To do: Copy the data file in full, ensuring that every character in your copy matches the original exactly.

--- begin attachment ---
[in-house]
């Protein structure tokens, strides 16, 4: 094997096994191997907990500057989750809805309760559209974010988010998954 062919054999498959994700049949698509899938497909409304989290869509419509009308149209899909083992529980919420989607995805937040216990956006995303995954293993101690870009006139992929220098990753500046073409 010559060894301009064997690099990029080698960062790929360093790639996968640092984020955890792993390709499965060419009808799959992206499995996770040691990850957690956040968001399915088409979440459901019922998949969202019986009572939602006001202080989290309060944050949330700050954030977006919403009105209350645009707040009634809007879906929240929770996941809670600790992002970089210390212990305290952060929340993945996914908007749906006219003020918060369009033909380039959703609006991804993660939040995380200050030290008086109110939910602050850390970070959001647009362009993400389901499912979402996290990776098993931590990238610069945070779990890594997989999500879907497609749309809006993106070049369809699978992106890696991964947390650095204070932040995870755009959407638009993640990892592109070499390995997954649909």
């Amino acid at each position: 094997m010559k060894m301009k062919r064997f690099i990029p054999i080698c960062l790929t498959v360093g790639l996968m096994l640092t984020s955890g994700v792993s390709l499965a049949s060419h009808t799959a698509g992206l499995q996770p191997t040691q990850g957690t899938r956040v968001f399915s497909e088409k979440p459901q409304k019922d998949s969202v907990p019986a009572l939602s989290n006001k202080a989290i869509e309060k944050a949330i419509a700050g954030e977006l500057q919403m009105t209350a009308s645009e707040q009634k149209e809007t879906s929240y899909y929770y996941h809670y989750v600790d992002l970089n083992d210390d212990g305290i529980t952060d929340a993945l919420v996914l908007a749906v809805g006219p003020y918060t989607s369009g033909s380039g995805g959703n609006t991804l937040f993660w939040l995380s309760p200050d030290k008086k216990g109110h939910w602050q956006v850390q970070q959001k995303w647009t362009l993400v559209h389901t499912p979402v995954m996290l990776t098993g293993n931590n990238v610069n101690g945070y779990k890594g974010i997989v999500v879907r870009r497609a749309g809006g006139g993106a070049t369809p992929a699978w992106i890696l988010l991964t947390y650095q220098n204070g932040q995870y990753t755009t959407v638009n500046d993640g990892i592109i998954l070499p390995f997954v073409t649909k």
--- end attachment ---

[in-house]
């Protein structure tokens, strides 16, 4: 094997096994191997907990500057989750809805309760559209974010988010998954 062919054999498959994700049949698509899938497909409304989290869509419509009308149209899909083992529980919420989607995805937040216990956006995303995954293993101690870009006139992929220098990753500046073409 010559060894301009064997690099990029080698960062790929360093790639996968640092984020955890792993390709499965060419009808799959992206499995996770040691990850957690956040968001399915088409979440459901019922998949969202019986009572939602006001202080989290309060944050949330700050954030977006919403009105209350645009707040009634809007879906929240929770996941809670600790992002970089210390212990305290952060929340993945996914908007749906006219003020918060369009033909380039959703609006991804993660939040995380200050030290008086109110939910602050850390970070959001647009362009993400389901499912979402996290990776098993931590990238610069945070779990890594997989999500879907497609749309809006993106070049369809699978992106890696991964947390650095204070932040995870755009959407638009993640990892592109070499390995997954649909």
């Amino acid at each position: 094997m010559k060894m301009k062919r064997f690099i990029p054999i080698c960062l790929t498959v360093g790639l996968m096994l640092t984020s955890g994700v792993s390709l499965a049949s060419h009808t799959a698509g992206l499995q996770p191997t040691q990850g957690t899938r956040v968001f399915s497909e088409k979440p459901q409304k019922d998949s969202v907990p019986a009572l939602s989290n006001k202080a989290i869509e309060k944050a949330i419509a700050g954030e977006l500057q919403m009105t209350a009308s645009e707040q009634k149209e809007t879906s929240y899909y929770y996941h809670y989750v600790d992002l970089n083992d210390d212990g305290i529980t952060d929340a993945l919420v996914l908007a749906v809805g006219p003020y918060t989607s369009g033909s380039g995805g959703n609006t991804l937040f993660w939040l995380s309760p200050d030290k008086k216990g109110h939910w602050q956006v850390q970070q959001k995303w647009t362009l993400v559209h389901t499912p979402v995954m996290l990776t098993g293993n931590n990238v610069n101690g945070y779990k890594g974010i997989v999500v879907r870009r497609a749309g809006g006139g993106a070049t369809p992929a699978w992106i890696l988010l991964t947390y650095q220098n204070g932040q995870y990753t755009t959407v638009n500046d993640g990892i592109i998954l070499p390995f997954v073409t649909k």